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+ - Ask Slashdot: Hungry students, how common ? 1

Submitted by Gud
Gud (78635) writes "Opening the newspaper this morning this story hit me like bricks, as I recalled a number of these experiences from my time as grad student. http://www.washingtonpost.com/...

I remember choosing between eating, living in bad neighborhoods, putting gas in the car, etc. Me and my fellow students still refer to ourself as the "starving grad students." Today we laugh about these experiences because we all got good jobs that lifted us out of poverty, but not everyone is that fortunate.
I wonder how many students are having hard time concentrating on their studies due to worrying where the next meal comes from. In the article I found the attitude of collage admins to the idea of meal plan point sharing, telling as how little they care about anything else but soak students & parents for fees and pester them later on with requests for donations.
Last year I did the college tour for my first child, after reading the article, some of the comments I heard on that tour started making more sense. Like "During exams you go to the dining hall in the morning, eat and study all day for one swipe" or "One student is doing study on what happens when you live only on Ramen noodles!"
How common is "food insecurity in college or high school" ?
What tricks can you share with current students?"

+ - Stung By File-Encrypting Malware, Researchers Fight Back->

Submitted by itwbennett
itwbennett (1594911) writes "When Jose Vildoza's father became the victime of ransomware, he launched his own investigation. Diving into CryptoDefense's code, he found its developers had made a crucial mistake: CryptoDefense used Microsoft's Data Protection API (application programming interface), a tool in the Windows operating system to encrypt a user's data, which stored a copy of the encryption keys on the affected computer. Vildoza and researcher, Fabian Wosar of the Austrian security company Emsisoft, collaborated on a utility called the Emsisoft Decrypter that could recover the encrypted keys. In mid-March Vildoza had launched a blog chronicling his investigation, purposely not revealing the mistake CryptoDefense's authors had made. But Symantec then published a blog post on March 31 detailing the error."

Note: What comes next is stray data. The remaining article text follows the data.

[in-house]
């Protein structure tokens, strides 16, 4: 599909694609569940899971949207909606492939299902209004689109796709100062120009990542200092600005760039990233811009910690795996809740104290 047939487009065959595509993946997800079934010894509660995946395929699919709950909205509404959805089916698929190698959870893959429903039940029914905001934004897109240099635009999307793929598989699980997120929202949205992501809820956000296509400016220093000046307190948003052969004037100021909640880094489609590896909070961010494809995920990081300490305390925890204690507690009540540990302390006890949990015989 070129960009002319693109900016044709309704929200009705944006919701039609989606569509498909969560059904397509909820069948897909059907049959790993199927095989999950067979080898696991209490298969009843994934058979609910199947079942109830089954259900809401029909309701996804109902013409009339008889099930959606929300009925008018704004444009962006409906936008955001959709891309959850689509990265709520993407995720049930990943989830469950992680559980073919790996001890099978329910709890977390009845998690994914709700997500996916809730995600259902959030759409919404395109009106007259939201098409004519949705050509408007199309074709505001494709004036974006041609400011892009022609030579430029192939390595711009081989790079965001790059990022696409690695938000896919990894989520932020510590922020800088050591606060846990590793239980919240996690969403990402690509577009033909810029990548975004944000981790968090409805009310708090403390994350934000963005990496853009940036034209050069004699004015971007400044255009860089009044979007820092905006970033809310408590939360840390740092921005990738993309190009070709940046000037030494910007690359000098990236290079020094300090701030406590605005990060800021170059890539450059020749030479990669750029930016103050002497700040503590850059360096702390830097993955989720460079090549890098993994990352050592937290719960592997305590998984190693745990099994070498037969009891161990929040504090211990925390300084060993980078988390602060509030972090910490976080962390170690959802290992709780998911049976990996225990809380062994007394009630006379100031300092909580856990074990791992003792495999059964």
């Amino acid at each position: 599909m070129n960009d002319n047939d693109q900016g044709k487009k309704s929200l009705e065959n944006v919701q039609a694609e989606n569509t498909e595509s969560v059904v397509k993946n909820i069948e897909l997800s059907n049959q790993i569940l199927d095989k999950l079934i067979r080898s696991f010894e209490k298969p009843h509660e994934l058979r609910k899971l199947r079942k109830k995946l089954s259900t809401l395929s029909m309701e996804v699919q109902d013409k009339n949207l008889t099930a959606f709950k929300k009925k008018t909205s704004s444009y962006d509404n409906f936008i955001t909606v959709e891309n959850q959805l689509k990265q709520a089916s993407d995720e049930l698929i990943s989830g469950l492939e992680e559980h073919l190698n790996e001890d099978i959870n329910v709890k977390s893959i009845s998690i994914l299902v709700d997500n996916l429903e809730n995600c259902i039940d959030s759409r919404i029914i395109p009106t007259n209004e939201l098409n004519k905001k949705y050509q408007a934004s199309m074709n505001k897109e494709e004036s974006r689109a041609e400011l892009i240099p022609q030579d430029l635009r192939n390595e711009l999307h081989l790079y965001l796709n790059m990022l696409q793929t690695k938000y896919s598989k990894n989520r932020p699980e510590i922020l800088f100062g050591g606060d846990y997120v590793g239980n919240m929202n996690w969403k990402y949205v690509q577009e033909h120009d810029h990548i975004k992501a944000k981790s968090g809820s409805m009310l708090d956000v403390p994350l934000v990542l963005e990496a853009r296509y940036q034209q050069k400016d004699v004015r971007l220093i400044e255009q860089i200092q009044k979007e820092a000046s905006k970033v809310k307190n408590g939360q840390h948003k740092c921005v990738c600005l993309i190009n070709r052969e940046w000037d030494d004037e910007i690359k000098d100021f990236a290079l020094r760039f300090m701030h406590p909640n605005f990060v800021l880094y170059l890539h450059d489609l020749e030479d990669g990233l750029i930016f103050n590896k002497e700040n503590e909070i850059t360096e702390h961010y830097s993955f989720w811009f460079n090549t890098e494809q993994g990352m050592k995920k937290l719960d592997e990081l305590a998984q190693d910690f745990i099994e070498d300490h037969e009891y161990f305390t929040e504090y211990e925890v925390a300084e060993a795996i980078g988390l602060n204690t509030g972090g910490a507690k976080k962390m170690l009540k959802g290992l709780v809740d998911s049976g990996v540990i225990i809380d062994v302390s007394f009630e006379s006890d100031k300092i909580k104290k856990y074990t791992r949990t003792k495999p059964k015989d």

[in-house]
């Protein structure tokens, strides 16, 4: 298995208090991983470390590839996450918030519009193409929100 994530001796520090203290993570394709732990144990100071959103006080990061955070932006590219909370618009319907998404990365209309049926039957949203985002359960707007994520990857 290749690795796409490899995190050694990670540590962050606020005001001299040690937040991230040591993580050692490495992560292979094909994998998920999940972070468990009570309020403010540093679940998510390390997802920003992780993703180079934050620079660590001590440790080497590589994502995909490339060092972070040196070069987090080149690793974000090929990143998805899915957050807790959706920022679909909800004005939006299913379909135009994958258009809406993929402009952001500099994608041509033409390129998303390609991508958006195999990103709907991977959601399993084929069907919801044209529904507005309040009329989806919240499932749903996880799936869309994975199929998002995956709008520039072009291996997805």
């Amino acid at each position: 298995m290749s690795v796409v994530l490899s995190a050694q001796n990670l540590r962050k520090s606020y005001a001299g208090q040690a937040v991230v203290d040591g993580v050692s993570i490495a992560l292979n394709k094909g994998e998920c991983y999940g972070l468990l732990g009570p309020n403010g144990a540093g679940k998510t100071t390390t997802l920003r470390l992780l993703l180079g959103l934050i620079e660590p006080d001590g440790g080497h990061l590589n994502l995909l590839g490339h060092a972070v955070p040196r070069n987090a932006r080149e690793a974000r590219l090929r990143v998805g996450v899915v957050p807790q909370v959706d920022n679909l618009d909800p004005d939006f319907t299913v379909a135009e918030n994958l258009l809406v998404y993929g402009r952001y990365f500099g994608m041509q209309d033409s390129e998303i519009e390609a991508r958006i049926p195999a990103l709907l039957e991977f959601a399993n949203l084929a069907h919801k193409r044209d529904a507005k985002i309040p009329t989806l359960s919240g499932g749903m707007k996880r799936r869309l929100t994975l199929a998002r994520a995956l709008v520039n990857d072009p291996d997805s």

Link to Original Source
Electronic Frontier Foundation

DOJ Often Used Cell Tower Impersonating Devices Without Explicit Warrants 146

Posted by Unknown Lamer
from the bending-the-rules dept.
Via the EFF comes news that, during a case involving the use of a Stingray device, the DOJ revealed that it was standard practice to use the devices without explicitly requesting permission in warrants. "When Rigmaiden filed a motion to suppress the Stingray evidence as a warrantless search in violation of the Fourth Amendment, the government responded that this order was a search warrant that authorized the government to use the Stingray. Together with the ACLU of Northern California and the ACLU, we filed an amicus brief in support of Rigmaiden, noting that this 'order' wasn't a search warrant because it was directed towards Verizon, made no mention of an IMSI catcher or Stingray and didn't authorize the government — rather than Verizon — to do anything. Plus to the extent it captured loads of information from other people not suspected of criminal activity it was a 'general warrant,' the precise evil the Fourth Amendment was designed to prevent. ... The emails make clear that U.S. Attorneys in the Northern California were using Stingrays but not informing magistrates of what exactly they were doing. And once the judges got wind of what was actually going on, they were none too pleased:"
IBM

+ - IBM battles dire mainframe myths ->

Submitted by Anonymous Coward
An anonymous reader writes "The perception of mainframe technology as outmoded or inefficient is wildly inaccurate in a number of important ways, according to IBM's chief architect for cloud computing, Frank DeGilio.

In a presentation at the Share user conference Wednesday entitled "Hex, Lies and Videoblogs," the IBM mainframe expert argued that the conventional wisdom on big iron is plagued by several myths like cost, software opportunities ..."

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Idle

Sound As the New Illegal Narcotic? 561

Posted by samzenpus
from the you-ever-see-the-back-of-a-$20-bill-on-sound? dept.
ehrichweiss writes "The Oklahoma Bureau of Narcotics is warning parents and teachers of a new threat to our children: sounds. Apparently kids are now discovering binaural beats and using them to get 'physiological effects.' The report goes on with everyone suggesting that such aural experiences will act as a gateway to drug usage and even has one student claiming there are 'demons' involved. Anyone who has used one of those light/sound machines knows all about the effects that these sounds will give and to state that they will lead kids to do drugs is nonsense at best. It seems the trend in scaring the citizens with a made-up problem has gone to the next level."